Stray Dog

Japan 1949, 122 mins
Director: Akira Kurosawa

SPOILER WARNING The following notes give away some of the plot.

In Stray Dog a young police detective, Murakami (Toshiro Mifune), has his gun stolen by a pickpocket. Humiliated by the loss and taking it as a personal slight, he sets out to hunt down the thief – a quest that gains in urgency when the stolen gun becomes a murder weapon. Tipped off by a prostitute that the gun may be sold on the black market, Murakami takes on the guise of an unemployed drifter and, in a virtuoso eight-minute dialogue-free montage sequence, roams through the sleazy underbelly of Tokyo, his casually slouching posture at odds with the fierce watchfulness of his eyes.

Though Stray Dog was one of Kurosawa’s biggest successes prior to Rashomon (1950), he always spoke of it disparagingly – ‘It’s just too technical. All that technique and not one real thought in it’ – and this montage sequence may suggest why. Powerful and visually inventive though it is, with a sense of documentary authenticity and backed by Fumio Hayasaka’s atmospheric score with its snatches of nightclub jazz, it looks a little like bravura technique for its own sake. Half as long would have been just as effective.

Stray Dog, like so many of Kurosawa’s early films, teams his two favourite actors, Mifune and Takashi Shimura, pivoting the action around their contrasting and complementary screen personas. Shimura plays Murakami’s section chief Sato, calmer and more settled in his personal life and a steadying influence on his younger colleague. This seems a touch schematic, and we might also expect him to be the more tolerant of the two, with greater sympathy for human weakness. But Kurosawa shows us the downside of the older man’s apparent good nature: to him, all the criminals he pursues are simply evil, to be eliminated. Murakami, for all his anger and personal resentment against his quarry, can’t see it so simplistically. ‘I can’t think that way yet,’ he says. ‘In the war I saw men turn bad very easily.’ (The war, still recent, casts a long shadow over the film. ‘He changed completely after the war,’ says the killer’s mother, smiling helplessly.) Murakami’s ‘yet’ is pointed. Give him time, and he may well become like his boss – outwardly more amiable, but with the crucial sensitive edge of his human sympathy eroded.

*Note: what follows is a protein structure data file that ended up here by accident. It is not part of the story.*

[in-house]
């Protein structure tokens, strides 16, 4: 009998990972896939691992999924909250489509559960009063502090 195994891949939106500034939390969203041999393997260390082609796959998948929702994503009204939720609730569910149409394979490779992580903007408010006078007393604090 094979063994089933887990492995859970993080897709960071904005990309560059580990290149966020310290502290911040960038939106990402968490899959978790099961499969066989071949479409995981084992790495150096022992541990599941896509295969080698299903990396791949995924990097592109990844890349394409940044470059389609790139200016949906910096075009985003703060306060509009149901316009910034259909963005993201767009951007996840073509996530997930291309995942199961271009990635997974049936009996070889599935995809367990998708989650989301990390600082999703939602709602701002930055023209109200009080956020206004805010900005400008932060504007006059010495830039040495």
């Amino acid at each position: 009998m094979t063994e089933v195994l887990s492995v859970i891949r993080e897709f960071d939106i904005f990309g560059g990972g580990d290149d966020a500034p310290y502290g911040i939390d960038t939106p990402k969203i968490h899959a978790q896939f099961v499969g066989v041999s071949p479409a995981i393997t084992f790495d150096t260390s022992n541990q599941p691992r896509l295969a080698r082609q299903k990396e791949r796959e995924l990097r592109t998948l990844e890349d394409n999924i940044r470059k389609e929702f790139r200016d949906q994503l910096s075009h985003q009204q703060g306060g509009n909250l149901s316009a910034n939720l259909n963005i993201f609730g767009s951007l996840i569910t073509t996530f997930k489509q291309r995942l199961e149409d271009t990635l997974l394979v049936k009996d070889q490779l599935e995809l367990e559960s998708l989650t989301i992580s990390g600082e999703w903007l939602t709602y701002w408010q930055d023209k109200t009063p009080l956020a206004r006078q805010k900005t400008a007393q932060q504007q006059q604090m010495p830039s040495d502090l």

For the moment, though, as Sato notes, his young colleague has a lot in common with the man he’s hunting. ‘You understand him too well,’ he warns, quoting a saying that ‘Mad dogs only see what they’re after.’ Murakami, with his obsessive pursuit, is turning into a mad dog himself, slavering and panting in the heat. Eventually even Sato starts to share in the single-minded obsession; heat is a great leveller. But the pursuit gets nowhere until the weather breaks, the skies opening in one of those torrential Kurosawan drenchings. Yet though the case is solved, there’s no easy closure to grant us release. When Murakami finally confronts and disarms him, the killer – who’s no more than a youth – doesn’t snarl defiance but howls abjectly like a punished child. We’re left with a desolate sense of lives distorted and wasted.
Philip Kemp, Sight and Sound, February 2002